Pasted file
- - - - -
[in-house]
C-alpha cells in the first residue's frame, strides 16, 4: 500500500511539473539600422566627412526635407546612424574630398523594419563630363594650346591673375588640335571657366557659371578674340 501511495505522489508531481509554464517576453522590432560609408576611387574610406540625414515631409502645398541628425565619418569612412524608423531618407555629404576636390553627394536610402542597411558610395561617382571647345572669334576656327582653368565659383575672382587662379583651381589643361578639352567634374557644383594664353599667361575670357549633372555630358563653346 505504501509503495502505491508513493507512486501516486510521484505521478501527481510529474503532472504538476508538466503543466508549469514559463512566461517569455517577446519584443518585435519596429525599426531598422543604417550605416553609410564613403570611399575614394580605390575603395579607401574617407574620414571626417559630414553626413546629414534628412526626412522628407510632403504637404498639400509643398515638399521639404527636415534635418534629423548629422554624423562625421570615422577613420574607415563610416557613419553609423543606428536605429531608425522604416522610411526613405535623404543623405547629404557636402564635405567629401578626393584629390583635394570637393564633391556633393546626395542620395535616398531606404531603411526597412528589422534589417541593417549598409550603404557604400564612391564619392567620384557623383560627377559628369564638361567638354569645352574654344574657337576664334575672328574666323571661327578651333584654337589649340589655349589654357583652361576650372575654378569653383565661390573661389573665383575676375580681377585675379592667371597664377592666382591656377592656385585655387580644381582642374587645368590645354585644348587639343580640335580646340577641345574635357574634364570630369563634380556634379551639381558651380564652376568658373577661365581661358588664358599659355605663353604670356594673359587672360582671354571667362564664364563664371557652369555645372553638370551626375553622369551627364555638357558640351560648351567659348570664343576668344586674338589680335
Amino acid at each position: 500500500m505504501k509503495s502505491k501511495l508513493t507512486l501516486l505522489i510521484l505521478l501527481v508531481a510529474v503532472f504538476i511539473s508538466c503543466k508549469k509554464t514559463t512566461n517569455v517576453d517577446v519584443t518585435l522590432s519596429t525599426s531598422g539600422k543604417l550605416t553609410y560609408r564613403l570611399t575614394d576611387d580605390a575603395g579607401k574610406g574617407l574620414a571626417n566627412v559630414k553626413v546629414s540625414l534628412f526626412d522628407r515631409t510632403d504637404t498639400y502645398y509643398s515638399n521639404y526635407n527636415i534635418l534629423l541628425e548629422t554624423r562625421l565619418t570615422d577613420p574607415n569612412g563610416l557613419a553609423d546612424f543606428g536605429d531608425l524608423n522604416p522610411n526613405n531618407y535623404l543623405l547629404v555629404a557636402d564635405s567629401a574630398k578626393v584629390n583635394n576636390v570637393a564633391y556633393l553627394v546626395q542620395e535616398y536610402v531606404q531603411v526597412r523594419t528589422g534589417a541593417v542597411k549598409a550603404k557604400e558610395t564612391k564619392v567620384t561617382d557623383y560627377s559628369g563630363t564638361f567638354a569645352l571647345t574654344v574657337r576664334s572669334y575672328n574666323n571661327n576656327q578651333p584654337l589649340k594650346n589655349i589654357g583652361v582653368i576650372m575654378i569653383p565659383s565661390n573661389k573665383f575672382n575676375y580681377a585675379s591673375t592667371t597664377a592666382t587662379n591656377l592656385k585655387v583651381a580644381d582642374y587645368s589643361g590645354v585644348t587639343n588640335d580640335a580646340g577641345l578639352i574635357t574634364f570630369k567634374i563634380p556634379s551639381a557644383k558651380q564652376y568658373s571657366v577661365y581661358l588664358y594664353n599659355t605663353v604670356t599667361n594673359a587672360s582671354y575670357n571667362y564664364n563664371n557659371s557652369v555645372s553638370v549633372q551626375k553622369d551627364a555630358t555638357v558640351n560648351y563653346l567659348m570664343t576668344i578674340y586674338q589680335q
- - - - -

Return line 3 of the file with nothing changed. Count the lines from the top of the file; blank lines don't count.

Amino acid at each position: 500500500m505504501k509503495s502505491k501511495l508513493t507512486l501516486l505522489i510521484l505521478l501527481v508531481a510529474v503532472f504538476i511539473s508538466c503543466k508549469k509554464t514559463t512566461n517569455v517576453d517577446v519584443t518585435l522590432s519596429t525599426s531598422g539600422k543604417l550605416t553609410y560609408r564613403l570611399t575614394d576611387d580605390a575603395g579607401k574610406g574617407l574620414a571626417n566627412v559630414k553626413v546629414s540625414l534628412f526626412d522628407r515631409t510632403d504637404t498639400y502645398y509643398s515638399n521639404y526635407n527636415i534635418l534629423l541628425e548629422t554624423r562625421l565619418t570615422d577613420p574607415n569612412g563610416l557613419a553609423d546612424f543606428g536605429d531608425l524608423n522604416p522610411n526613405n531618407y535623404l543623405l547629404v555629404a557636402d564635405s567629401a574630398k578626393v584629390n583635394n576636390v570637393a564633391y556633393l553627394v546626395q542620395e535616398y536610402v531606404q531603411v526597412r523594419t528589422g534589417a541593417v542597411k549598409a550603404k557604400e558610395t564612391k564619392v567620384t561617382d557623383y560627377s559628369g563630363t564638361f567638354a569645352l571647345t574654344v574657337r576664334s572669334y575672328n574666323n571661327n576656327q578651333p584654337l589649340k594650346n589655349i589654357g583652361v582653368i576650372m575654378i569653383p565659383s565661390n573661389k573665383f575672382n575676375y580681377a585675379s591673375t592667371t597664377a592666382t587662379n591656377l592656385k585655387v583651381a580644381d582642374y587645368s589643361g590645354v585644348t587639343n588640335d580640335a580646340g577641345l578639352i574635357t574634364f570630369k567634374i563634380p556634379s551639381a557644383k558651380q564652376y568658373s571657366v577661365y581661358l588664358y594664353n599659355t605663353v604670356t599667361n594673359a587672360s582671354y575670357n571667362y564664364n563664371n557659371s557652369v555645372s553638370v549633372q551626375k553622369d551627364a555630358t555638357v558640351n560648351y563653346l567659348m570664343t576668344i578674340y586674338q589680335q